It is the duty of all patriotic citizens to protect the international reputation of their country. For the greater part of its post-independence period India has experienced a reasonably good reputation in terms of democracy and human rights. There were always some problems, things were never perfect, there were ups and downs, but on the whole there was a reasonably good reputation. However in more recent times, as seen in various indicators , there has been a decline which can not be denied. Instead of being in denial specific steps should be taken to check this decline.
As we look at what steps we can prioritize, which we can achieve immediately, which are easy to take, clearly a top priority should be to move towards the release of all those persons about whom there is widespread agreement that they are innocent and have been arrested on the basis of serious misunderstanding of their actual work and role. When we examine the list of respected persons , those known very widely for doing important work within a framework of justice based peace and democracy , yet have been arrested in an arbitrary way then we see several names. Somewhere at the top is the name of the 83 year old Jesuit priest Fr. Stan Swamy who has devoted his life to serving oppressed people in peaceful ways, with special emphasis on helping tribal communities. He is highly educated and learned, has served in senior positions in India and abroad.
He has been in jail for nearly 8 months now. He suffers from Parkinson’s disease, finds it difficult to hold a glass, cannot hear , has undergone surgeries, suffers from many-age-related ailments. It is this man who is accused of being involved in violent conspiracies. This allegation has been refuted by several eminent persons with a very well-established reputation for being firm believers in peace and who have known Fr. Stan Swamy and his work .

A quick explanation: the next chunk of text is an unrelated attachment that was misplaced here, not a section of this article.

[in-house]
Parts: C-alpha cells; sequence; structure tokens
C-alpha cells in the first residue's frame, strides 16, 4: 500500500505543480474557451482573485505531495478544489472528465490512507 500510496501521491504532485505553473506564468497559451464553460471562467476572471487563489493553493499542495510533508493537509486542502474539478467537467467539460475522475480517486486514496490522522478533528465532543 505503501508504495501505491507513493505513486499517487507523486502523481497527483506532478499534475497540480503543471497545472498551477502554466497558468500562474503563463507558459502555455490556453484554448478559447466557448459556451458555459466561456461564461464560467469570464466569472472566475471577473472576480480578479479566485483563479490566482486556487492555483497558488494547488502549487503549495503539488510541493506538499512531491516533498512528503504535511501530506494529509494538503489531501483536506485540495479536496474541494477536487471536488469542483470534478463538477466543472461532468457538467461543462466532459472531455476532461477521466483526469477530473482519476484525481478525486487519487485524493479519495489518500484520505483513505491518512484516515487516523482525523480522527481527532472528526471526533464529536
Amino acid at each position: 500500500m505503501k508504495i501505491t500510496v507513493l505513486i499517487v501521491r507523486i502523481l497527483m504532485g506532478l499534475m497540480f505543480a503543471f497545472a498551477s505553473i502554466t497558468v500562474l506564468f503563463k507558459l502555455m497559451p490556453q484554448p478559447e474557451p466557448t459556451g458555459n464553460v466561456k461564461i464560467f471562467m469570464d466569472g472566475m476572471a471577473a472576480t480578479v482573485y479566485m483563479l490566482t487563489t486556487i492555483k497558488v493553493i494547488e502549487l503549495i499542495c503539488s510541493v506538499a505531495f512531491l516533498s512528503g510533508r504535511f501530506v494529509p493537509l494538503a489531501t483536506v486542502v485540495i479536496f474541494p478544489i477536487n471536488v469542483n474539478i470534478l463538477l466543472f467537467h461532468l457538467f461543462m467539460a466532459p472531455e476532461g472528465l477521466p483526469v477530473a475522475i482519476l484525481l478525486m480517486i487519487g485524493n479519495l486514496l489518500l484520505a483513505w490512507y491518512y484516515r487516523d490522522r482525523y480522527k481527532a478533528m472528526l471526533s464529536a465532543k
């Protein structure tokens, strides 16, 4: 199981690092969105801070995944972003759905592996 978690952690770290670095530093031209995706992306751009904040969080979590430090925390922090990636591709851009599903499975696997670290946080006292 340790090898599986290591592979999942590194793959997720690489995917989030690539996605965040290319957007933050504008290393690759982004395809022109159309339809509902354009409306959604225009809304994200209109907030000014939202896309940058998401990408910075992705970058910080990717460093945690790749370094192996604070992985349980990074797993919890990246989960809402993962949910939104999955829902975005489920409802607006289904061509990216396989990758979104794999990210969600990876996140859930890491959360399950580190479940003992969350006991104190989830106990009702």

Just look at the list of all those who have demanded his release and emphasized his innocence. These include at least two chief ministers, prominent opposition leaders, eminent academics and public persons, associations of Jesuit priests and other priests in India, similar associations at the international level based in other countries, human rights organizations in India and abroad, Christian organizations in India and abroad, and so the list goes on. Surely the government should care for justice for such a senior person and others , like Sudha Bharadwaj, who have been placed in a similar position of arrest which is very widely perceived to be highly unjust. A list of all such persons should be carefully prepared with the help of eminent jurists including retired senior judges and such persons should be released as early as possible.
In the case of a very elderly person with several ailments like Fr. Stan Swamy an additional question is—who is responsible if , God forbid, something even more serious happens to him in jail? There are Covid times and as emphasized by several persons of world-level fame including United Nations senior officials, there is special need for protecting the health and life of eminent persons jailed as political prisoners. Conditions of following Covid protections including physical distancing are just not available to Fr. Stan Swamy and others placed in similar circumstances in jail, as has been written about earlier and explained earlier in detail.
To summarize, there are two urgent reasons for very early release of Fr. Stan Swamy and others placed in somewhat similar circumstances and having a somewhat similar background of working within the framework of justice based peace and democracy. Firstly, there is the clear and urgent demand of justice and of saving precious human life, and this should be an adequate reason in itself. Secondly, there is also the need for protecting our international reputation in the context of democracy and human rights. As explained above, there can be no easier way forward in this direction than to announce the immediate release of Fr. Stan Swamy and others placed in similar conditions and who share a similar background of working within a framework of justice based peace and democracy.
Bharat Dogra is a veteran journalist and author.
The views/opinions expressed in this article are solely that of the writer and don’t necessarily reflect the stand of The New Leam.